Lucy Cree

Rallying to the (chequered) flag

David Milloy

At the age of 16, Lucy Cree from Kilmarnock is about to enter her third season of competitive rallying. In doing so, she’s following in the footsteps of her father, Ross, who rallied at clubman level and later worked for M-Sport, the motorsport company which builds, prepares, and runs the Ford cars in the World Rally Championship. As we shall find out, however, her path into rallying was somewhat unconventional.

How did you get into rallying?
It started a couple of years ago when my mum and dad gave me a Skoda Citigo rally car for my 14th birthday. I literally woke up to find it sitting in the drive with a pink bow around it!

That must have been quite a surprise.
I was more confused than anything, as I had no interest in cars or motorsport. My dad took me and the car to the Kames circuit the following day and started to teach me how to drive; I’d never driven a car or even a quad bike before that day. I didn’t know what to expect but I enjoyed my day at Kames, and I had several more lessons there before I did my first rally.

When was that?
It was in March 2022, two months after my birthday. By this time, I’d got the driving ‘bug’ and was keen to do the event, which was held at Ingliston near Edinburgh. First, though, I had to get a competition licence, which involved taking part in three autotests and then passing a BARS test at Knockhill. I also had to find a navigator.

So you’re not in the car alone when competing?
No. My navigator, Chloe Fleming, and I work as a team. I do the driving and Chloe reads out the pace notes to me, giving me information such as the distance to the next bend, whether it goes left or right, and how sharp it is. It doesn’t matter how good a driver you might be, you need to have a good navigator sitting beside you, and I’m very lucky to have Chloe.

Is Chloe the same age as you?
No, she’s a bit older. The regulations that govern the Championship in which I compete allow people to drive at 14 but their navigators have to be at least 21 and have at least three years’ experience. Chloe also comes from a motoring background and her dad rallies a Subaru Impreza. So although we’re not the same age, we’ve got a lot in common and get on very well with each other.

How did you get on in that first rally?
I finished last but I enjoyed it, didn’t crash and was keen to do more rallies.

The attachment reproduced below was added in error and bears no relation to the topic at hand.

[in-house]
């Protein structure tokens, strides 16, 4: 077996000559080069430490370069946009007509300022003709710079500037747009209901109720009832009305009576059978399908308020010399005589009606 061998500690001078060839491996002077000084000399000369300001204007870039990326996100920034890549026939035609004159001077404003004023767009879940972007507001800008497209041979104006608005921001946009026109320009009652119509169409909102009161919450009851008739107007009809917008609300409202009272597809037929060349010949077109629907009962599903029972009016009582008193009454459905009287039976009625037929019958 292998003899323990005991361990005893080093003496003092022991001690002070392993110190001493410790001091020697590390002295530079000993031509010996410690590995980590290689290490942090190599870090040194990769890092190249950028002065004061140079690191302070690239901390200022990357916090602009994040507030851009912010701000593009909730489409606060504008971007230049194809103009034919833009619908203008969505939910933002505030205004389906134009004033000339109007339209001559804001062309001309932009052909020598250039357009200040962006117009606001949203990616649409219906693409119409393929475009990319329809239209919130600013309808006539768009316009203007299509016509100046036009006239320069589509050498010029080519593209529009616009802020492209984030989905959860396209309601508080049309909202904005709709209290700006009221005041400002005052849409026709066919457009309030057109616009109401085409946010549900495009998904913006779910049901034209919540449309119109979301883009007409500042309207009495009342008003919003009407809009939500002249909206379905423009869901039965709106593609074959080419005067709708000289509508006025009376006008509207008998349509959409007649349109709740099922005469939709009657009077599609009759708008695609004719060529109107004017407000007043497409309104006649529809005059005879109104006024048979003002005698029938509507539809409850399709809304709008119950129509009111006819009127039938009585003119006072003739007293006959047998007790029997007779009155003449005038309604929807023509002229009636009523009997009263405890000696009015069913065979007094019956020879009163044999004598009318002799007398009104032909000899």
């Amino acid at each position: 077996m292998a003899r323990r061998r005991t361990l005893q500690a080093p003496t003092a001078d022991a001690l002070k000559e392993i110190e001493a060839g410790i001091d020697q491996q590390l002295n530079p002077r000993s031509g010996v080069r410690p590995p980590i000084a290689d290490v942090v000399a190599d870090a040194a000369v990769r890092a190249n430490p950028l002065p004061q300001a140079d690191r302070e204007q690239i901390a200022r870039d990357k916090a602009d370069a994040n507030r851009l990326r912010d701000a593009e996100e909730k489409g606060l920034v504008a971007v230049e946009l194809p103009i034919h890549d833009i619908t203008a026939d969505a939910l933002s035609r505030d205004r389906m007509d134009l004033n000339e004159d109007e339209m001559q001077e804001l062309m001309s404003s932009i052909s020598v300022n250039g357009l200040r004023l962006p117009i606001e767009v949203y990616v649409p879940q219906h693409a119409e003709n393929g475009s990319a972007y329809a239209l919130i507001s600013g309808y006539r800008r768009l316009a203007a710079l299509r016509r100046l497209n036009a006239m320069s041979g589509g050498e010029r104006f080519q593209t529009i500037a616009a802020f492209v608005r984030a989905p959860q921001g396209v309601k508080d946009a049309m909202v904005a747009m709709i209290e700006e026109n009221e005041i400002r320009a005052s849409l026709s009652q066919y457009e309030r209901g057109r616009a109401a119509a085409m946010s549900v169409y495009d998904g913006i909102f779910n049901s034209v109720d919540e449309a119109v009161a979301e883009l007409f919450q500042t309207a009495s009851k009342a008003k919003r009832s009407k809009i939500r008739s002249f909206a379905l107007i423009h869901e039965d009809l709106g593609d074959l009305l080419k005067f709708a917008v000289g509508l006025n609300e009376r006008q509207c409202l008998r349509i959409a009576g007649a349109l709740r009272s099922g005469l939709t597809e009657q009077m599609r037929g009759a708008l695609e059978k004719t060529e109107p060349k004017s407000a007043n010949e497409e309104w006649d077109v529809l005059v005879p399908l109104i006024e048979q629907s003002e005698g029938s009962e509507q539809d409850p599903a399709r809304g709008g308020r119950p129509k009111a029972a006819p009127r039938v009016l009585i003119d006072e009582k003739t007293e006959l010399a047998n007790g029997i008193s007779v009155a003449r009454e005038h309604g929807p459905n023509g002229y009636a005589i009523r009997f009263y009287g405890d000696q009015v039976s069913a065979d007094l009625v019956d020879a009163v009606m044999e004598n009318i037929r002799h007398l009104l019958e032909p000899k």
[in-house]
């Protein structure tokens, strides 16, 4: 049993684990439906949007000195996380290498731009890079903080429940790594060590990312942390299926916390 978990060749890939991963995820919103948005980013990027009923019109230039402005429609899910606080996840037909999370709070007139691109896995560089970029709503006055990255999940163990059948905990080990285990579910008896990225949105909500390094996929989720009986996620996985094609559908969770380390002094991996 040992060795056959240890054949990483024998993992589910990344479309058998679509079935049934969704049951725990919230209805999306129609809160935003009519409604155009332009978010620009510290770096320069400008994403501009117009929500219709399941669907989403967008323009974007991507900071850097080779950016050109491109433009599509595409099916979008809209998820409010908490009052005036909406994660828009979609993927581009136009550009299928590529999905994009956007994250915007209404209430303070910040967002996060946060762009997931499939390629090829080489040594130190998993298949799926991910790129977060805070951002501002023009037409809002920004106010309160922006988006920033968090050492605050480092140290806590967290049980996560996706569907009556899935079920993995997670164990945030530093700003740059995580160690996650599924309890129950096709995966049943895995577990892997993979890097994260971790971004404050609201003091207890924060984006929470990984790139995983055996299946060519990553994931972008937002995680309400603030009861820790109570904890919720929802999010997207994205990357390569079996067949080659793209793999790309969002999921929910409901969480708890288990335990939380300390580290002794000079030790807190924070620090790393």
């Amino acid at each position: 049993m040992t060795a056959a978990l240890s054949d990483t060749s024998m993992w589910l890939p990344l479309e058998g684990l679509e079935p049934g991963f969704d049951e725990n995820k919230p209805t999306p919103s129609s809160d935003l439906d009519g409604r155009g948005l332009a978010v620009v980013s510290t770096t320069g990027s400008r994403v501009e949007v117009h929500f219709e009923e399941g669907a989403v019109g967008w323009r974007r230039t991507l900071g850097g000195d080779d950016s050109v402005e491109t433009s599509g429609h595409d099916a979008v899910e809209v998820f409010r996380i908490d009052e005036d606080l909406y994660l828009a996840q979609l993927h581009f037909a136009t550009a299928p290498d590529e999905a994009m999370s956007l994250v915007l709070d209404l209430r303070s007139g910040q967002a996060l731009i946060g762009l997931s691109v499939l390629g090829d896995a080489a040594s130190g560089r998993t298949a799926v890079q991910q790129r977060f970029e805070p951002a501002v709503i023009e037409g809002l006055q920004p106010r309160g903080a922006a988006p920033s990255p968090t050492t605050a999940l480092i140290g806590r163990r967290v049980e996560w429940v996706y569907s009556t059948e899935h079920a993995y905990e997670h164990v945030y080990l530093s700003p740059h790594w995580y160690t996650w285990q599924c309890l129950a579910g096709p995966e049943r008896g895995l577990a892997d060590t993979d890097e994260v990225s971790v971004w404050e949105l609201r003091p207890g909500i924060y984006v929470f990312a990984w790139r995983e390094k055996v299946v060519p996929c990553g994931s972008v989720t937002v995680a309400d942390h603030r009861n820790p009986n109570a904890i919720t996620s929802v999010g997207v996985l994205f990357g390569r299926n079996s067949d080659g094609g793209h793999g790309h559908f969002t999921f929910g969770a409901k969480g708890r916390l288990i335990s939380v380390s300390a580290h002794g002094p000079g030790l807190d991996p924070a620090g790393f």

And you did several more that year?
Yes. I competed in nine rounds of the Junior 1000 Ecosse Championship and did a few other events, competing against other drivers in the same age bracket as me. It was a learning year and I really enjoyed it.

So you came back for more last year?
Yes. There were more drivers in the Championship than in 2022 but with a year’s experience behind me I was getting better results.

Were there many other girls competing in the Championship?
A couple. Most of the other drivers are boys. That doesn’t bother me, though. I just see them all as competitors.

Have you competed in rallies outside of Scotland?
Yes. I’ve rallied in both England and Wales. I’ve had my best result to date, sixth, on one of the English rallies, and I really enjoy rallying at Anglesey in Wales.

On what surface do you rally: tarmac, gravel, or a mixture of the two?
Tarmac.

And you’ll be competing again in the Junior 1000 Ecosse Championship this year?
Yes, but with a new car. It’s the same type of car as the one I drove in 2022 and 2023 but is a bit lighter and with better suspension. It should hopefully be a bit quicker than my old car.

Who prepares your car for you?
My dad and Tommy Brown, a family friend, do most of the work on the car. My brother Ben, who plays rugby for Ayr, also helps out with the car, both in the garage and at events, and AM Motorsport Services also provide on-event support. I’d also like to say a word of thanks to my sponsors, without whom it wouldn’t be possible for me to compete.

What are your aims for this season?
I’d like to finish at least one rally in the top three.

Aside from competing in rallying, I’m told that you raise money for Cash For Kids.
Yes, we hold an auction every year and the winners get to sit in the passenger seat of my rally car whilst I drive it round the Kames circuit. We raised £1200 in 2022, and £1800 last year. We’ll be doing it again this year.

Is there a way that people can follow your rallying and fundraising exploits online?
I’ve got a Facebook page – Lucy Cree Rallysport – that’s regularly updated with news and photos.

Lucy is too modest to say that she’s finished as the top female driver on all of her rallies in England and Wales, and that she’s also been the highest placed female in the Junior 1000 Ecosse Championship in each of the two years that she’s competed in it. So although Lucy presently competes mostly for fun, don’t be too surprised if she goes on to make a splash in the world of rallying in the future.